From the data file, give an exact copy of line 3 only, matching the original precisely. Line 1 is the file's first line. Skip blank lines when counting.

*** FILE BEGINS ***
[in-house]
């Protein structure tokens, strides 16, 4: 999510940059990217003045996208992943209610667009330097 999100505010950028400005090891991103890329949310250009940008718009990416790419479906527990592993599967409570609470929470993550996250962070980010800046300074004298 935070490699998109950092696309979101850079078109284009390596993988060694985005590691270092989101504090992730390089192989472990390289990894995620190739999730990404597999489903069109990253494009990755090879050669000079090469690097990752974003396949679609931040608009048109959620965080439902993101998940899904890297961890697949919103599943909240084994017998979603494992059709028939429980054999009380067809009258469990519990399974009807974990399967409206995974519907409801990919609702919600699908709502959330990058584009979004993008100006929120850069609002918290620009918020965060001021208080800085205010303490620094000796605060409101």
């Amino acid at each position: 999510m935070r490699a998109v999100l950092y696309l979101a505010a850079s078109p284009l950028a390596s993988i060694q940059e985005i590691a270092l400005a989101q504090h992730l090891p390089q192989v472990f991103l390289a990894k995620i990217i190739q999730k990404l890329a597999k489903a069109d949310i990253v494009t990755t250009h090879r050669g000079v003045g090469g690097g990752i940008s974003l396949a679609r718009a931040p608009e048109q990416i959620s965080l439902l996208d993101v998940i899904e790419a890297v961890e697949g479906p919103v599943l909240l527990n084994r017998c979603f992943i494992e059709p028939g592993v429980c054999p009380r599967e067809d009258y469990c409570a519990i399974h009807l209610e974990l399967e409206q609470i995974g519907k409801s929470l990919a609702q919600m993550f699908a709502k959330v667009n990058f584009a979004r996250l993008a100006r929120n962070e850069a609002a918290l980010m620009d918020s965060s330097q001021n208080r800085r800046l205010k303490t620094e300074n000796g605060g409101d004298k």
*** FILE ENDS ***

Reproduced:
């Amino acid at each position: 999510m935070r490699a998109v999100l950092y696309l979101a505010a850079s078109p284009l950028a390596s993988i060694q940059e985005i590691a270092l400005a989101q504090h992730l090891p390089q192989v472990f991103l390289a990894k995620i990217i190739q999730k990404l890329a597999k489903a069109d949310i990253v494009t990755t250009h090879r050669g000079v003045g090469g690097g990752i940008s974003l396949a679609r718009a931040p608009e048109q990416i959620s965080l439902l996208d993101v998940i899904e790419a890297v961890e697949g479906p919103v599943l909240l527990n084994r017998c979603f992943i494992e059709p028939g592993v429980c054999p009380r599967e067809d009258y469990c409570a519990i399974h009807l209610e974990l399967e409206q609470i995974g519907k409801s929470l990919a609702q919600m993550f699908a709502k959330v667009n990058f584009a979004r996250l993008a100006r929120n962070e850069a609002a918290l980010m620009d918020s965060s330097q001021n208080r800085r800046l205010k303490t620094e300074n000796g605060g409101d004298k």